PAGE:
Self-Care for the Caregiver

Bob and I were at the orientation meeting of a support group for newly diagnosed patients and their families. I could relate to my fellow caregivers in the room. We were bewildered, already weary from dealing with the diagnosis, and struggling to keep up with the relentless changes. At that moment, it dawned on me: This is just the beginning. We were all embarking on a very long journey—years, possibly decades. Was I prepared?

Bob and I had both been long-distance runners in our younger, healthier days. I couldn’t help thinking how much the Alzheimer’s journey was like a marathon. This was no sprint: We’d have to go the distance. And while I had my workout routines down for marathons, I had no idea how to train for this one. 

As I took in the anxious expressions of the caregivers around me, I wondered: Who or what was going to save Bob and me? I thought of how emergency oxygen masks drop from an airplane ceiling and how they say to put the mask on yourself before trying to help those around you. I knew then and there that I had to put my oxygen mask on first. Bob needed the best care I could give him, and so I had to do the utmost to care for myself. Bob’s well-being was at stake. If I didn’t care for me, who would care for Bob? And how could a burnt-out me give him the care he needed? 

This idea makes logical sense, but it can seem counterintuitive. Our impulse as caregivers is to give all we have to those we love. Some people feel guilty about not putting every bit of energy into caring for their loved one. But it was clear to me that putting energy into myself was, in the end, putting more energy into Bob.  

I saw the benefits of caring for myself very quickly. It kept me strong physically and mentally, and more able to care for Bob. It gave me the strength to do the physical work around the house—simple chores like picking up heavy packages, making the bed, doing the laundry, things that Bob was less and less able to do. It gave me the mental clarity to make good decisions. And because I continued activities I always enjoyed, I didn’t carry bitterness or resentment: I could be a positive companion. It is not an exaggeration to say that I’ve emerged from my experiences as a caregiver stronger and healthier, physically and mentally, than ever.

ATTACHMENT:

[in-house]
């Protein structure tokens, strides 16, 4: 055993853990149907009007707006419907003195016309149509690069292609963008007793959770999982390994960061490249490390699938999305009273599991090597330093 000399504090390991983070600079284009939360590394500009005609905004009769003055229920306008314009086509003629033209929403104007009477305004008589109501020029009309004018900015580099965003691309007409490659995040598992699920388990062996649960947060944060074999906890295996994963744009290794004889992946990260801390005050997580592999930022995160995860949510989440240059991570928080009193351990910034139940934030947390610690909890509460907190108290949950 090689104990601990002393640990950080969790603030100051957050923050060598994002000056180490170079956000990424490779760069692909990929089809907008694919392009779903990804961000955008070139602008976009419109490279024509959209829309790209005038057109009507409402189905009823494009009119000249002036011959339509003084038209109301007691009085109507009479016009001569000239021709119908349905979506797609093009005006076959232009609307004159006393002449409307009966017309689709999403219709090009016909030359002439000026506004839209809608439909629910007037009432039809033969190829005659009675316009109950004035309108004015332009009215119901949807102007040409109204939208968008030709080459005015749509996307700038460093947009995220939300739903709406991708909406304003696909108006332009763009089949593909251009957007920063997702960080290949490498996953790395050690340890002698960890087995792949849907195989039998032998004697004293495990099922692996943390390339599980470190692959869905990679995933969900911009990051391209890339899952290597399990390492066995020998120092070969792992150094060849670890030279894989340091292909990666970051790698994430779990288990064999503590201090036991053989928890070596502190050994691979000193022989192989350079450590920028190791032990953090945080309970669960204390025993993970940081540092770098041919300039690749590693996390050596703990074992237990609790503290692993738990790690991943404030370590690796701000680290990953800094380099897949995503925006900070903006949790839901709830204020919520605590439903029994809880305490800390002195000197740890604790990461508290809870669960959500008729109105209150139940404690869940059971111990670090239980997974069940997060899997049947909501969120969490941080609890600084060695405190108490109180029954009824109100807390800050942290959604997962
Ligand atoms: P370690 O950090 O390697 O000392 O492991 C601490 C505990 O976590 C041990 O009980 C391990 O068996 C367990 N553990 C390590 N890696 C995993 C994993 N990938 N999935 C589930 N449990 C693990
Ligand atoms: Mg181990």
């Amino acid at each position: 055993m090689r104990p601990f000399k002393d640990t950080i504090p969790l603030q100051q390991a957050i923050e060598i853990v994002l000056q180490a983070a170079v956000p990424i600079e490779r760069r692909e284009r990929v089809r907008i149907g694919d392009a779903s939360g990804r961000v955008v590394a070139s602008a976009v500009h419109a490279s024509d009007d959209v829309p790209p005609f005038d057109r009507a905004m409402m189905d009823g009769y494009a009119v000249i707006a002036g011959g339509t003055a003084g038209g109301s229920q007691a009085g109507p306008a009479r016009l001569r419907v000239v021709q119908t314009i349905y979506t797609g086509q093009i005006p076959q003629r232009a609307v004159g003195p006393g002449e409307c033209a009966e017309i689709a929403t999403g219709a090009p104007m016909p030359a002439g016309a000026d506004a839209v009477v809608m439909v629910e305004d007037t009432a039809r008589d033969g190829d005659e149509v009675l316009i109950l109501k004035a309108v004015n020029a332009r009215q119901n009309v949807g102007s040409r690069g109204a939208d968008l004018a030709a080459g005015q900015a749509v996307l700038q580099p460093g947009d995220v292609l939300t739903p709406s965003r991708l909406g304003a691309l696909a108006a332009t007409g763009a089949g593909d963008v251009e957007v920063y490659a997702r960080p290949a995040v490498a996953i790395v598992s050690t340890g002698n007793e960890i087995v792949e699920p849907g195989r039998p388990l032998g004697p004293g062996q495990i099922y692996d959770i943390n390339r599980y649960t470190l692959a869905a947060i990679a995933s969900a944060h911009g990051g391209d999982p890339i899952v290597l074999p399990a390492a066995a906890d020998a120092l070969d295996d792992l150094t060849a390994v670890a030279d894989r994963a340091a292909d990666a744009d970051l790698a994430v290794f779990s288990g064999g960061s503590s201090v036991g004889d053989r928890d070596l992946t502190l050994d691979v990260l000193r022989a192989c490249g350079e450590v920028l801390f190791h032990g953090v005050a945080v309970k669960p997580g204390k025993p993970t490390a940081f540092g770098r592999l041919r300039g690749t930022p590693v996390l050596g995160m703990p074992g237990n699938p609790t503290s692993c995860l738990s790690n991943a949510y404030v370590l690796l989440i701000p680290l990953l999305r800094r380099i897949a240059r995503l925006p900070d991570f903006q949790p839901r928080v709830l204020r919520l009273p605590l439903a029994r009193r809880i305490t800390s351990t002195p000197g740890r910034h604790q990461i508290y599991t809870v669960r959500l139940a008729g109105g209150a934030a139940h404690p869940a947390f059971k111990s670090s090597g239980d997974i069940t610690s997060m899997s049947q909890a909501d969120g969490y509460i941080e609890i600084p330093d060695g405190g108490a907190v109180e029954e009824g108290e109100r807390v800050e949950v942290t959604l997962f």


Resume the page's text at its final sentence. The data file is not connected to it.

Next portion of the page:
So how did my self-care workout translate into my everyday life? It boiled down to making time to stay healthy. In my case, the backbone of my self-care was an unfailing attention to healthy routines. I took care of my body by eating well, getting rest, and exercising. I kept up with a consistent exercise schedule, eight hours a week, rain or shine.  

I also maintained my mental health with psychotherapy, and by carving out some time for the pleasures of life—travel, music, and friends. Bob and I continued to go to concerts. We went to sing-alongs at our local senior center. I hosted recitals at our home. 

I continued my travel adventures—sometimes with Bob, sometimes on my own. Traveling has always been an important break from my busy life. When caring for Bob, I needed that respite more than ever. It helped restore me so I could return to my routines strengthened and refreshed. 

Bob and I also traveled together. We went to see family and to visit with his doctor, in Philadelphia at Penn Memory Center and later in Boston at Mass General. Seven months before Bob’s passing, we celebrated our 31st wedding anniversary on Kauai, our favorite island. I was worried about Bob’s failing health, but his primary care doctor ran every test he could think of, and told me he found no reason for us not to go. Both his doctor and I were aware this would be Bob’s last trip to Kauai. Miriam, Bob’s home care person, came with us. I still remember that, as we got into the rental car, Bob said, “We made it.”

Bob and I also had routine outings while at home. Every Friday afternoon we had a date for a movie and dinner. Over time, I would need a caregiver to help with Bob’s wheelchair and transport. But we kept our weekly date to the very end.

Supporting the Alzheimer’s Association also strengthened and nourished me by giving me a feeling of connectedness to others like me. I clearly remember the first time Bob and I did the Walk to End Alzheimer’s Disease, on the waterfront in San Francisco. I held back tears watching the people around us. A hush seemed to come over the crowd as we began to walk. There were people of all ages, some in wheelchairs, all of us touched in small and large ways by this disease, but connected, knowing that we were not alone. The Walk became an annual event for us, but it wasn’t until the year after Bob passed away that I realized how rich that experience was, walking with him—side by side, pushing his wheelchair, then having someone else push his wheelchair so we could walk holding hands.

To me, giving our very best to our loved ones doesn’t have to mean sacrificing comfort and pleasure. Years into Bob’s care, there were times I felt discouraged as his disease progressed. But because I cared for myself, I was not burned out. I stayed healthy and was happy to the extent that I could be, and therefore I was a better companion for Bob. I did not sacrifice my personal joys to his care, so there was nothing to feel bitter about. And when the end did come, I was able to find the strength within myself to grieve, while honoring him by pressing on with my life. 

Lena Chow Kuhar

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